Thai authorities arrested six activists involved in ths month’s pro-democracy demonstrations in Bangkok. Anti-government rallies by students have been occurring on a daily basis for over a month, demanding constitutional reform, curbing the power of the king, and an end to the intimidation of dissidents. Prime Minister Prayuth Chan-ocha said the protests have gone “too far” and urged demonstrators “not to create chaos.” Speaking against the monarchy carries a 15-year prison term in Thailand. Demonstrators have been asserting that democracy is “impossible” without limiting the monarchy’s constitutional role. (Photo of student protest at Bangkok’s Democracy Monument via Wikipedia)
Hong Kong pro-democracy activist Joshua Wong was barred from entering Thailand to attend commemorations of the 1976 massacre of student protesters.
Amnesty International released a report detailing widespread rights abuses in Thailand, and asserting that the military government has instated a "culture of torture."
Military officials in Thailand charged three human rights defenders with violations of the Computer Crimes Act after they released a report detailing acts of torture.
Human Rights Watch warns that a provision in Thailand's new constitution would permit the military to commit human rights abuses without fear of punishment.
Thailand's national police say that last month's deadly Erawan Shrine attack was carried out by Uighur militants angered over Bangkok's deportation of Uighur refugees back to China.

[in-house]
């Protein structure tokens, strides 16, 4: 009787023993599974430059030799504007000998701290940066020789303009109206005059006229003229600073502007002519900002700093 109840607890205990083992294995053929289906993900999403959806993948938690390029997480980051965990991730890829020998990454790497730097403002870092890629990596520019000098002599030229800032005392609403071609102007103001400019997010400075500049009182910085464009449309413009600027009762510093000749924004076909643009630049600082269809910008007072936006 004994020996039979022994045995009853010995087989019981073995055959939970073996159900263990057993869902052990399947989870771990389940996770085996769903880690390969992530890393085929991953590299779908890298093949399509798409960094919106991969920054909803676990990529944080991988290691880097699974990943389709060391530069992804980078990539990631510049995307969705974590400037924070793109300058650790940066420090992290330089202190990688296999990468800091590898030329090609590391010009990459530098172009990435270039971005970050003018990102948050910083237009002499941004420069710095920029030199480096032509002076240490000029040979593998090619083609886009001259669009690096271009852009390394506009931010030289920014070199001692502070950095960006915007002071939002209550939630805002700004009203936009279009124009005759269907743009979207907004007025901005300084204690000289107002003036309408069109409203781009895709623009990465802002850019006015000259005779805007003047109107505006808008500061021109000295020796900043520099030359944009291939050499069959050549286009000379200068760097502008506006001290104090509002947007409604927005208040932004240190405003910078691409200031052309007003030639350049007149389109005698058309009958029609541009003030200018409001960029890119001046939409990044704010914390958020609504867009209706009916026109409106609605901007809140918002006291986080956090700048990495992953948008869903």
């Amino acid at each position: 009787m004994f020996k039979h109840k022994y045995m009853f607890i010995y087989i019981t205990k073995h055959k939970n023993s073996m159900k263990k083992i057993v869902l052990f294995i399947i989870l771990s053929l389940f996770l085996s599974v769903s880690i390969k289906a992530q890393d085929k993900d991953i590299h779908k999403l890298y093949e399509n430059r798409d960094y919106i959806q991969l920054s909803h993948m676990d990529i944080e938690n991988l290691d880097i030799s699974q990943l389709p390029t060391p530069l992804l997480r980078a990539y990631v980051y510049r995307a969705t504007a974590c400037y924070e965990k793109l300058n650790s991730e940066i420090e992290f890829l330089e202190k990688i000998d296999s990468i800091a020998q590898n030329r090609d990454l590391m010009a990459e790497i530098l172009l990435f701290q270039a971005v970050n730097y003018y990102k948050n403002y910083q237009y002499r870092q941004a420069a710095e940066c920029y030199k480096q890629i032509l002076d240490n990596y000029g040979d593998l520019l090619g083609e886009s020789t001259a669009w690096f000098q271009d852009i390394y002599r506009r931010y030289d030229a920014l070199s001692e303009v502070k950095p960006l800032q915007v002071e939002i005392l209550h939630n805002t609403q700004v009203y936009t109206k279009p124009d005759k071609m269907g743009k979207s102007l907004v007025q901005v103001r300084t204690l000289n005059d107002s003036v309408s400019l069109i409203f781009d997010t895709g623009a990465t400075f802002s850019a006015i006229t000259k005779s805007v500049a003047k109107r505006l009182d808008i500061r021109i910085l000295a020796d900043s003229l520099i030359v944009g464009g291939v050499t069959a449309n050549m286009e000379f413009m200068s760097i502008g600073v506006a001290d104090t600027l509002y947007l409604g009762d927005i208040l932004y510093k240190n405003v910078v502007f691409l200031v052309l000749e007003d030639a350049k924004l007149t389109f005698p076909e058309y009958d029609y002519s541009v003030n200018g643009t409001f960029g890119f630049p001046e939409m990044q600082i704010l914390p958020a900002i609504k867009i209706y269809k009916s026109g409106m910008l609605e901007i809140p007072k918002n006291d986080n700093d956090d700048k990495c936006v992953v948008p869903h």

Thai authorities have been slow to name suspects in the deadly Erawan Shrine blast, hoping to bring Muslims insurgents in the country's south back to the negotiating table.
Protesters attacked the Thai consulate in Istanbul as Bangkok deported 109 Uighurs back to China despite international warnings that they could face persecution and torture.
A military court in Thailand sentenced web editor Nut Rungwong to four-and-a-half years in prison—the latest journalist convicted of defaming the nation's king.
Protesters in military-ruled Thailand have been silently reading 1984 in public to outwit a ban on gatherings—leading to the book itself being banned. Egypt could be next.
China's participation in the Paris summit on building an international effort against ISIS comes as Uighur militants were detained on suspicion of recruiting for the "Islamic State."
The UN in its new Southeast Asia Opium Survey finds that opium production in Burma soared in 2013—along with renewed insurgency wars in the country's north.